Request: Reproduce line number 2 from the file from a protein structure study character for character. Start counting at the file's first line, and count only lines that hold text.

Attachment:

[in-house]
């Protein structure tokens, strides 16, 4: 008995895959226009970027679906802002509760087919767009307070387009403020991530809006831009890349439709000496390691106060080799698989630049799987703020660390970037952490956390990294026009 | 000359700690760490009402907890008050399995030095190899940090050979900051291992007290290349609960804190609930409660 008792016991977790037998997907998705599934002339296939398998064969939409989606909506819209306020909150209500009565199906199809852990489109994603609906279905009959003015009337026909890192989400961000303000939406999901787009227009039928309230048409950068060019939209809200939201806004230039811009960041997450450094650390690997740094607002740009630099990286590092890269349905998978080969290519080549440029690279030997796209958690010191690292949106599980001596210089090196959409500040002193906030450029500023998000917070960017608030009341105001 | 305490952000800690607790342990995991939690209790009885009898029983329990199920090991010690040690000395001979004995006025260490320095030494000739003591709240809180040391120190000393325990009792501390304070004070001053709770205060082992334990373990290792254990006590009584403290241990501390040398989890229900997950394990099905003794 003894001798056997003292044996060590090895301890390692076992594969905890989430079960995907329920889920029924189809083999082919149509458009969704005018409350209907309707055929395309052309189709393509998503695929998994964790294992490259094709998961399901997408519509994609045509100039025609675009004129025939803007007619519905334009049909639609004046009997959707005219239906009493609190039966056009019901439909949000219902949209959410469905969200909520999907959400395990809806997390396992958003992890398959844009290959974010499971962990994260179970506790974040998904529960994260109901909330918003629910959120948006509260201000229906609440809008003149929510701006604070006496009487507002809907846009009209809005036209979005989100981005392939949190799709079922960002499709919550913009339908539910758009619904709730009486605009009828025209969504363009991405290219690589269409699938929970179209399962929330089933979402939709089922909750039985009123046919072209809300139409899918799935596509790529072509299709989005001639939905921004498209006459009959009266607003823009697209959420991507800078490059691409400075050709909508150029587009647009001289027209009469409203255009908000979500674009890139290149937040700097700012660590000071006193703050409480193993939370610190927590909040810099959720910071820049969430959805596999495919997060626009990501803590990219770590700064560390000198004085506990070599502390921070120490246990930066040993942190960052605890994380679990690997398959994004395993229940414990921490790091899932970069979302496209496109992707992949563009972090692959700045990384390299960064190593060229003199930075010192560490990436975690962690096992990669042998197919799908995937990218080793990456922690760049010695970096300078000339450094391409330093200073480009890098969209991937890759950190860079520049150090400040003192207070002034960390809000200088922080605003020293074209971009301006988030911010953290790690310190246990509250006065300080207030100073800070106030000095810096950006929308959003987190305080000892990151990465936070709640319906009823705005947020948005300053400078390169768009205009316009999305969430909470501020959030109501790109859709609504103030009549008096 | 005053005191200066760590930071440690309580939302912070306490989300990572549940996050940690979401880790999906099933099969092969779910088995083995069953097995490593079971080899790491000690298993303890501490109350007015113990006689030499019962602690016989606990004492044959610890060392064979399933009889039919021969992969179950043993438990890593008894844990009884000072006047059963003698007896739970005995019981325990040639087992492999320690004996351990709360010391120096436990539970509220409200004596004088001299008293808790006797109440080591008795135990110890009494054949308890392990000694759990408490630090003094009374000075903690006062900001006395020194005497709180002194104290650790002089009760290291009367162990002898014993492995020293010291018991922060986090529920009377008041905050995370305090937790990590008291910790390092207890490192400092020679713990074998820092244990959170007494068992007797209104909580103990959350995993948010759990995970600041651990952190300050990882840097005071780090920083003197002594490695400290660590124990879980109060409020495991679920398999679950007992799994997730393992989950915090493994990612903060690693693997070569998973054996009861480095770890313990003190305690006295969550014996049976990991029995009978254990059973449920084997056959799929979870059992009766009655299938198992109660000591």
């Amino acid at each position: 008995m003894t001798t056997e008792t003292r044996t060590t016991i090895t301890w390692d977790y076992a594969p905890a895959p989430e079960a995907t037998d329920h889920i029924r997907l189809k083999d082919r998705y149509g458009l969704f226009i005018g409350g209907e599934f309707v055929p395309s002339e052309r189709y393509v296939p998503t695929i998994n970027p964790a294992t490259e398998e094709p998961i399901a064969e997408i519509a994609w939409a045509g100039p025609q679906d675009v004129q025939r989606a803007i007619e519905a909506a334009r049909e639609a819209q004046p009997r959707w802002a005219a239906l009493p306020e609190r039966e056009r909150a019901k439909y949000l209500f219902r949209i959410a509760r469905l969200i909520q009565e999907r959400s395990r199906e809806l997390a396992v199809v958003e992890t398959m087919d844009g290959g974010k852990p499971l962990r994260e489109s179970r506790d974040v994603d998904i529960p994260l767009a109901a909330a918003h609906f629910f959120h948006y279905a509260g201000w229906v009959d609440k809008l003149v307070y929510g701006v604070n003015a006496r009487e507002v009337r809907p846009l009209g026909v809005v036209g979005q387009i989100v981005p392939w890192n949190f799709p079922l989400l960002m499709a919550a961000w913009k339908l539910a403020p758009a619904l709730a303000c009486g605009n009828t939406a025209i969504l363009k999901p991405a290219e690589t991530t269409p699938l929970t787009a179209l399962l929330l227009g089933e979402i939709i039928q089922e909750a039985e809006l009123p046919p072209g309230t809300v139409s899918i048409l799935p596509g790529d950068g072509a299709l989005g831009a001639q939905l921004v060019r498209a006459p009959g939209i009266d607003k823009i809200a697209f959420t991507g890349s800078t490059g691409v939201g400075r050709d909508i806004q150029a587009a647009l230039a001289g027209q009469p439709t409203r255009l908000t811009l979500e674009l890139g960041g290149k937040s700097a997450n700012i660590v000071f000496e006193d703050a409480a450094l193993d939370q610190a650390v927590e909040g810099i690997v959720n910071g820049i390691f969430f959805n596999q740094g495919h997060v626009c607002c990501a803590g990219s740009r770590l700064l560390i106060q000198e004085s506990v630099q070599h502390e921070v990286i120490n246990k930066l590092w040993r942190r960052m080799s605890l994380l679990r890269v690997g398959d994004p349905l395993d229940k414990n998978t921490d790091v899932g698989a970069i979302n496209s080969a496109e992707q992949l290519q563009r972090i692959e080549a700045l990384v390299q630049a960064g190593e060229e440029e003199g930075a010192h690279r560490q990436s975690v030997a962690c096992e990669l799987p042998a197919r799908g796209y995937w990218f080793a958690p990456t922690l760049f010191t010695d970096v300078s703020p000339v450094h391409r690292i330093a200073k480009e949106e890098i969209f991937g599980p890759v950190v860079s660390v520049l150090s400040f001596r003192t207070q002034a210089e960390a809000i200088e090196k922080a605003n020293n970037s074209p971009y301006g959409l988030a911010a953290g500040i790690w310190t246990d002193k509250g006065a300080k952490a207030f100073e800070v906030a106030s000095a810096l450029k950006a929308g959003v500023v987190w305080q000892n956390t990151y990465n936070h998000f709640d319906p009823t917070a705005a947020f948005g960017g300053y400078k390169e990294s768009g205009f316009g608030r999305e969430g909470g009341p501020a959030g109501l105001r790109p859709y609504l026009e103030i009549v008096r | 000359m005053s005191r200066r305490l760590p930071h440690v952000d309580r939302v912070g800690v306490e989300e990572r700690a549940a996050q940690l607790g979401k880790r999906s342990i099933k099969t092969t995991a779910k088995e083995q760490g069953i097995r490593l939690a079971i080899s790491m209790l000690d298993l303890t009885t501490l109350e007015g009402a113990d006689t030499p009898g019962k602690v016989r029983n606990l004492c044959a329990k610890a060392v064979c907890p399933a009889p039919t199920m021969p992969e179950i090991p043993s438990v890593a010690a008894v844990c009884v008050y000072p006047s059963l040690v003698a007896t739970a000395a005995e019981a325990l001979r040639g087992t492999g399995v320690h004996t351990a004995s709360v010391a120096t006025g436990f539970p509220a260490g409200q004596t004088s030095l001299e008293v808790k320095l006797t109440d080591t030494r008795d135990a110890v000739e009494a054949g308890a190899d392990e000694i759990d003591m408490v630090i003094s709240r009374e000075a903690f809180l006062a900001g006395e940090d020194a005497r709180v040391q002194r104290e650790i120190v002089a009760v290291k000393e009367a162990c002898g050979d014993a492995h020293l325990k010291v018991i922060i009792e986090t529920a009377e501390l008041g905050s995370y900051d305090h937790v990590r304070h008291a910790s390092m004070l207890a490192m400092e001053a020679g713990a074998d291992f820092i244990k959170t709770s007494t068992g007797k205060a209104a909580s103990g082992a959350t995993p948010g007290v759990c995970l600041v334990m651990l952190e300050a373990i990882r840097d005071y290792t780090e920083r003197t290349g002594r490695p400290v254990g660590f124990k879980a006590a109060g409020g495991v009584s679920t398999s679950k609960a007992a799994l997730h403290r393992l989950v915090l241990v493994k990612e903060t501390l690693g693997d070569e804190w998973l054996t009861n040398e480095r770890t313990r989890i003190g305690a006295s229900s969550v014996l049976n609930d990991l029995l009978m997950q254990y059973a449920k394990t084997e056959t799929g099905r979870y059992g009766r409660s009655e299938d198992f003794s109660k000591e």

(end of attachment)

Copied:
């Protein structure tokens, strides 16, 4: 008995895959226009970027679906802002509760087919767009307070387009403020991530809006831009890349439709000496390691106060080799698989630049799987703020660390970037952490956390990294026009 | 000359700690760490009402907890008050399995030095190899940090050979900051291992007290290349609960804190609930409660 008792016991977790037998997907998705599934002339296939398998064969939409989606909506819209306020909150209500009565199906199809852990489109994603609906279905009959003015009337026909890192989400961000303000939406999901787009227009039928309230048409950068060019939209809200939201806004230039811009960041997450450094650390690997740094607002740009630099990286590092890269349905998978080969290519080549440029690279030997796209958690010191690292949106599980001596210089090196959409500040002193906030450029500023998000917070960017608030009341105001 | 305490952000800690607790342990995991939690209790009885009898029983329990199920090991010690040690000395001979004995006025260490320095030494000739003591709240809180040391120190000393325990009792501390304070004070001053709770205060082992334990373990290792254990006590009584403290241990501390040398989890229900997950394990099905003794 003894001798056997003292044996060590090895301890390692076992594969905890989430079960995907329920889920029924189809083999082919149509458009969704005018409350209907309707055929395309052309189709393509998503695929998994964790294992490259094709998961399901997408519509994609045509100039025609675009004129025939803007007619519905334009049909639609004046009997959707005219239906009493609190039966056009019901439909949000219902949209959410469905969200909520999907959400395990809806997390396992958003992890398959844009290959974010499971962990994260179970506790974040998904529960994260109901909330918003629910959120948006509260201000229906609440809008003149929510701006604070006496009487507002809907846009009209809005036209979005989100981005392939949190799709079922960002499709919550913009339908539910758009619904709730009486605009009828025209969504363009991405290219690589269409699938929970179209399962929330089933979402939709089922909750039985009123046919072209809300139409899918799935596509790529072509299709989005001639939905921004498209006459009959009266607003823009697209959420991507800078490059691409400075050709909508150029587009647009001289027209009469409203255009908000979500674009890139290149937040700097700012660590000071006193703050409480193993939370610190927590909040810099959720910071820049969430959805596999495919997060626009990501803590990219770590700064560390000198004085506990070599502390921070120490246990930066040993942190960052605890994380679990690997398959994004395993229940414990921490790091899932970069979302496209496109992707992949563009972090692959700045990384390299960064190593060229003199930075010192560490990436975690962690096992990669042998197919799908995937990218080793990456922690760049010695970096300078000339450094391409330093200073480009890098969209991937890759950190860079520049150090400040003192207070002034960390809000200088922080605003020293074209971009301006988030911010953290790690310190246990509250006065300080207030100073800070106030000095810096950006929308959003987190305080000892990151990465936070709640319906009823705005947020948005300053400078390169768009205009316009999305969430909470501020959030109501790109859709609504103030009549008096 | 005053005191200066760590930071440690309580939302912070306490989300990572549940996050940690979401880790999906099933099969092969779910088995083995069953097995490593079971080899790491000690298993303890501490109350007015113990006689030499019962602690016989606990004492044959610890060392064979399933009889039919021969992969179950043993438990890593008894844990009884000072006047059963003698007896739970005995019981325990040639087992492999320690004996351990709360010391120096436990539970509220409200004596004088001299008293808790006797109440080591008795135990110890009494054949308890392990000694759990408490630090003094009374000075903690006062900001006395020194005497709180002194104290650790002089009760290291009367162990002898014993492995020293010291018991922060986090529920009377008041905050995370305090937790990590008291910790390092207890490192400092020679713990074998820092244990959170007494068992007797209104909580103990959350995993948010759990995970600041651990952190300050990882840097005071780090920083003197002594490695400290660590124990879980109060409020495991679920398999679950007992799994997730393992989950915090493994990612903060690693693997070569998973054996009861480095770890313990003190305690006295969550014996049976990991029995009978254990059973449920084997056959799929979870059992009766009655299938198992109660000591």